Take the 2-minute tour ×
English Language & Usage Stack Exchange is a question and answer site for linguists, etymologists, and serious English language enthusiasts. It's 100% free, no registration required.

By taking the public relations offensive, the Russians have time and again been two steps ahead. U.S. and Western officials, not to mention the Kiev government, are left scrambling to debunk the rumors and fear-mongering. As a result they are frequently playing catchup for hearts and minds in the east.

How do you understand the phrase in a bold-type font? Does it mean that they take them (the public relations) as an offensive thing, they perceive the public relations as an offense to them?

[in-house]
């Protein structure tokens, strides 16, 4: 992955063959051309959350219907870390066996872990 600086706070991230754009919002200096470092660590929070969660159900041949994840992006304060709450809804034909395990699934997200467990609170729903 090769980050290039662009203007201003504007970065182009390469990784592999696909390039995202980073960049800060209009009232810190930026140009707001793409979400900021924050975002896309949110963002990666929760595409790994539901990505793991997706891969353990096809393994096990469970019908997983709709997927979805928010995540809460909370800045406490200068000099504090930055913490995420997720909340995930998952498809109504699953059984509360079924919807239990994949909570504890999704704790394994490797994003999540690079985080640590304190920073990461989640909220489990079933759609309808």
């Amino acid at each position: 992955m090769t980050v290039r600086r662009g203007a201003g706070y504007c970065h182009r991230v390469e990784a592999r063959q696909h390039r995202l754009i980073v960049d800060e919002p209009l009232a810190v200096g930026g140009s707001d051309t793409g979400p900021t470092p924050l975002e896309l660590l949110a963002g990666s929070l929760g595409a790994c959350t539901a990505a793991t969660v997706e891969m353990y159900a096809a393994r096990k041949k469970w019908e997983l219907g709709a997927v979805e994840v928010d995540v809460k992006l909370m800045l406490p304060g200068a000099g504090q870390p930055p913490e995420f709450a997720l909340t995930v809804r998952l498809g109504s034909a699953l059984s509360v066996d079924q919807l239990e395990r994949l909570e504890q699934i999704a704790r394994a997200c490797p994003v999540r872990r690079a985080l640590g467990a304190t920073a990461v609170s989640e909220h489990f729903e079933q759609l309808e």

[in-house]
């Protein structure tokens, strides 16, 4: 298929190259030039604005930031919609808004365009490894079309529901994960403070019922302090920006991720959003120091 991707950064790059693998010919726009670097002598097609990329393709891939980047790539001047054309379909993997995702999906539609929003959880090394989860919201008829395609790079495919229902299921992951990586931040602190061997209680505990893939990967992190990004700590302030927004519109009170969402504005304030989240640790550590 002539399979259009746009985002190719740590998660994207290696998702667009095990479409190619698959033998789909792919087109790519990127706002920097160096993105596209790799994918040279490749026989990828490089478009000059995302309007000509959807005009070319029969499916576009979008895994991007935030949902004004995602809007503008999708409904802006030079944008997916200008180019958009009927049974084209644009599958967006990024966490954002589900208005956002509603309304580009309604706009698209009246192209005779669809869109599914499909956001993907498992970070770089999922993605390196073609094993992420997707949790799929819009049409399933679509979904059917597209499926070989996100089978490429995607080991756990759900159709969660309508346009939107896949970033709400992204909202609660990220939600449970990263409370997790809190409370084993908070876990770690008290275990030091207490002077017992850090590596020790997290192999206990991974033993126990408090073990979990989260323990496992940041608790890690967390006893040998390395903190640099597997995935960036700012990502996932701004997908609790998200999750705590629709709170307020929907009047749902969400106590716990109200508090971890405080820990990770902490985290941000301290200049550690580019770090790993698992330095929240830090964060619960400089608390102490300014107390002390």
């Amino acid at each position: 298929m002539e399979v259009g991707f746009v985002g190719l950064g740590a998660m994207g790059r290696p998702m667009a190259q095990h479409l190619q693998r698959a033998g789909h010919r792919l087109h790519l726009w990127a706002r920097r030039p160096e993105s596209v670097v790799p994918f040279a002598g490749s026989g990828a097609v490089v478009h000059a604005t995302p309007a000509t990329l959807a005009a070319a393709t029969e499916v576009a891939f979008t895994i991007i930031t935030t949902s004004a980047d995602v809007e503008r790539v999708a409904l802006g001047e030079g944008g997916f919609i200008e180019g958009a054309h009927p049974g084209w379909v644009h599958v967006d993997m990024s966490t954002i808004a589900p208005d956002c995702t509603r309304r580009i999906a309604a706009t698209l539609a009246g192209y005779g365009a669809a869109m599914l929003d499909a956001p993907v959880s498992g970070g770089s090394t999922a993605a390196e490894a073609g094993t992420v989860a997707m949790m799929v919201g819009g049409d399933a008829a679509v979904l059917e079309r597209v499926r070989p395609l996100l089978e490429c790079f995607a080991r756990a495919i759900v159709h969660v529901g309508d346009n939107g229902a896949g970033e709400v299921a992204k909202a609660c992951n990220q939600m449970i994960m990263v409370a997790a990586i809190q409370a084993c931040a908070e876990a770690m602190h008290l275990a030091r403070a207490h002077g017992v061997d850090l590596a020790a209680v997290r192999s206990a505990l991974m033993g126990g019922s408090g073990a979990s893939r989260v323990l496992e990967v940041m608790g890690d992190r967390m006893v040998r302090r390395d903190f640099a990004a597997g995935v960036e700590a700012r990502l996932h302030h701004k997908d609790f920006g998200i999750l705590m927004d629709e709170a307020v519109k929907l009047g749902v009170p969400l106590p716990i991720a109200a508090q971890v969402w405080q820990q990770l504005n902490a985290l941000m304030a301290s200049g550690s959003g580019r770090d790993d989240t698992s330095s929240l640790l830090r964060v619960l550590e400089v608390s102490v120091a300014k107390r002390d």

share|improve this question

2 Answers 2

up vote 7 down vote accepted

This is a modification of the idiom

taking the offensive

which is related to

going on the offensive.

It means that the Russians' PR team is pre-emptively "attacking" (which is this case means communicating their position with media outlets) to force any opposing viewpoint into a defensive posture, which the quote you provided explains plainly as being "left scrambling to debunk the rumors and fear-mongering."

share|improve this answer

In this context it means they are proactively using public relations to forward their position.

share|improve this answer

Your Answer

 
discard

By posting your answer, you agree to the privacy policy and terms of service.

Not the answer you're looking for? Browse other questions tagged or ask your own question.